'Bad romance' hurts thousands of net singles
More than 200,000 people in the UK may have fallen victim to criminals who woo them online to steal their money.
The first formal study of so-called romance scams found that they were far more common than previously thought.
Among those surveyed by researchers at the University of Leicester, one in 50 knew someone who had been a victim.
Perpetrators typically set up a fake profile, pretend to enter into an online relationship then ask for cash to help with financial problems.
Police advice to the public is never to give money to anyone that they have only met over the internet.
The Leicester University team found that more than half (52%) of the 2,000 people surveyed for the study had heard of the scam with 2% personally knowing someone who had been targeted.Double hit
Action Fraud, the national fraud reporting and advice centre run by the National Fraud Authority, identified 592 victims between 2010 and 2011.
However, the researchers believe that many more probably go unreported.
"It may well be that the shame and upset experienced by the victims deters them," said Prof Monica Whitty.
She explained that the psychological impact could be huge and suggested that new methods of reporting the crime were needed.
"It is our view that the trauma caused by this scam is worse than any other, because of the 'double hit' experienced by the victims - loss of monies and a 'romantic relationship'," said Prof Whitty.Grooming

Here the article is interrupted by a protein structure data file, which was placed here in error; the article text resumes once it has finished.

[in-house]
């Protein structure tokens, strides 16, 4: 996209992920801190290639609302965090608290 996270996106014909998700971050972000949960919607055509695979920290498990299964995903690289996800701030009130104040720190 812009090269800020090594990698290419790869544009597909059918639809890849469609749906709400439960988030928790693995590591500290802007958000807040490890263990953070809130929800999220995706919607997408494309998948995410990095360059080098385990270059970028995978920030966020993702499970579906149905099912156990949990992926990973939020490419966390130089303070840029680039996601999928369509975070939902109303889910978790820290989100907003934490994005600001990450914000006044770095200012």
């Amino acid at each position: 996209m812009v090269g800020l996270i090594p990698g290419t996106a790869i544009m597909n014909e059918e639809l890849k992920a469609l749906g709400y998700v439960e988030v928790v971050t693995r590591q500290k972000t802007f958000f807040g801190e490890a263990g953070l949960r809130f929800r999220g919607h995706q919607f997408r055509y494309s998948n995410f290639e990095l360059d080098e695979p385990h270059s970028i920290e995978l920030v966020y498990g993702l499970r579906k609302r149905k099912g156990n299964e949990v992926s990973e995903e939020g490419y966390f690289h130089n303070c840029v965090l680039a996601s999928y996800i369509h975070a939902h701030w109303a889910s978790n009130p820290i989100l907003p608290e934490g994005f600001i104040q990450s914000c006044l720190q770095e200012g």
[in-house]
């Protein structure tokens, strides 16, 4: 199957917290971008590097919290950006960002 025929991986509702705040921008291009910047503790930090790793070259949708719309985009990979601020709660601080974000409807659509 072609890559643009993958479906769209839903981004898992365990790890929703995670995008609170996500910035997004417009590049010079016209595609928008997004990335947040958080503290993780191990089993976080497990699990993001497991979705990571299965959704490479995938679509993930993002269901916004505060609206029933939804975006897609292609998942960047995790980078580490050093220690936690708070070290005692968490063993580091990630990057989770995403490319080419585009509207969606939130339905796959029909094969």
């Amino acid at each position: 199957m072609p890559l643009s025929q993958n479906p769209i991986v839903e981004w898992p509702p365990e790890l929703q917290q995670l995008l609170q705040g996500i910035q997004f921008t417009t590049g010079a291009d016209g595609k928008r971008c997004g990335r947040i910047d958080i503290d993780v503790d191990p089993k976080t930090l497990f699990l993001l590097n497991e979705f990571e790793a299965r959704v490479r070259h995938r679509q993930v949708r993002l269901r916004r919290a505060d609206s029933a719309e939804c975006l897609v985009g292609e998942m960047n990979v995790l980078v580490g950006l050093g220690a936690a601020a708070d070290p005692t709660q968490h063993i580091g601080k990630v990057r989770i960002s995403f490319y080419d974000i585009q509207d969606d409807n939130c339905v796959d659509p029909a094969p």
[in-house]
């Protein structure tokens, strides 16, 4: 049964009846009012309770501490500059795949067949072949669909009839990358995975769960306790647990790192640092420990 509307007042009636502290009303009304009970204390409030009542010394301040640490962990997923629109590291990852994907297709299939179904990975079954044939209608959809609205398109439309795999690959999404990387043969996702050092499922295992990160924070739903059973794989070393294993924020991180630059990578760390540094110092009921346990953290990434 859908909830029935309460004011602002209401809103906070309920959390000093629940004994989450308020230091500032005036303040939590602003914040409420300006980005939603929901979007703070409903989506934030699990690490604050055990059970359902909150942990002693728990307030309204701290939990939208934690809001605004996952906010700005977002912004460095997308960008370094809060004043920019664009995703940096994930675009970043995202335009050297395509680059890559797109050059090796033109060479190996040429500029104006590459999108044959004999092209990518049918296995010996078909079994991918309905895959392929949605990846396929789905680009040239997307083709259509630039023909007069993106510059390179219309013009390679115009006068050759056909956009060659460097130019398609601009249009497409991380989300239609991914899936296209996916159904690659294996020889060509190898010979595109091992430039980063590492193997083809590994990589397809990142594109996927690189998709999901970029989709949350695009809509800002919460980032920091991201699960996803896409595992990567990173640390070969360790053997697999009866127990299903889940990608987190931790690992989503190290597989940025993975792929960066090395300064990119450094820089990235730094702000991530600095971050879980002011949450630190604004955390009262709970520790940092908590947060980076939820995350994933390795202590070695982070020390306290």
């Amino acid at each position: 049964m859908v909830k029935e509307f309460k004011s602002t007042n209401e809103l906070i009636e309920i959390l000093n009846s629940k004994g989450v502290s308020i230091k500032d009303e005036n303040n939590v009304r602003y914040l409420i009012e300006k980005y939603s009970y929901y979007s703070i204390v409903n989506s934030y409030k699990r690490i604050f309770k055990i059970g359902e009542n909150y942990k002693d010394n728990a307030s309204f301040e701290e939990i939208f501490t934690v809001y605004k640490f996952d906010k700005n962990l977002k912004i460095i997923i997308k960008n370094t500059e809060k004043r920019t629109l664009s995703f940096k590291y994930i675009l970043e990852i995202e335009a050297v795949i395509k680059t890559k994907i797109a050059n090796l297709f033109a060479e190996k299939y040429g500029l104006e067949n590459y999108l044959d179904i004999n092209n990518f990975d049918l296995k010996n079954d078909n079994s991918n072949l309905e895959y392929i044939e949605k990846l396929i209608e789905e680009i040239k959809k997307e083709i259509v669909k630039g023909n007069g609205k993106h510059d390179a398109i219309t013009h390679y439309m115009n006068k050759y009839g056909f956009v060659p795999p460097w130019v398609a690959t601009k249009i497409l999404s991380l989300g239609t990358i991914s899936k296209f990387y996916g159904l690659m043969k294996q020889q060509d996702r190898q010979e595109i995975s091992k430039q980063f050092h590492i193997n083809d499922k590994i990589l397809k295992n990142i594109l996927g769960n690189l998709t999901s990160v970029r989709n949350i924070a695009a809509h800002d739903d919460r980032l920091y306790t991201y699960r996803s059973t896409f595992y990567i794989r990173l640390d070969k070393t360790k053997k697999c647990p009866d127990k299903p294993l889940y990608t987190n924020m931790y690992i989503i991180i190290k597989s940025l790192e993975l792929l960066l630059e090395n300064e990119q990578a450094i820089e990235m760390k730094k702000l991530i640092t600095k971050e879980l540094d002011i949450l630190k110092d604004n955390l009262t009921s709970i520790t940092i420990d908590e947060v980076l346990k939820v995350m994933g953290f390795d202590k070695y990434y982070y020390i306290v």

The criminals who carry out romance scams typically use online dating sites or social networks to identify targets and devote time and effort to "grooming" them, according to the Serious Organised Crime Agency (Soca).
It said that most will attempt to move the relationship away from monitored online places before defrauding people.
Soca view romance fraud as organised crime, usually operated from outside the UK.
"The perpetrators spend long periods of time grooming their victims, working out their vulnerabilities, and when the time is right... ask for money," said Soca's senior manager for fraud Colin Woodcock.
Investigations by Soca have found that people can give the criminals anything between £50 to £240,000.
In some cases, when they fail to get money out of victims, the criminals ask them to accept money into their account as part of a wider money laundering operation, said Mr Woodcock.
"It is crucial that nobody sends money to someone they meet online, and haven't got to know well and in person," he added.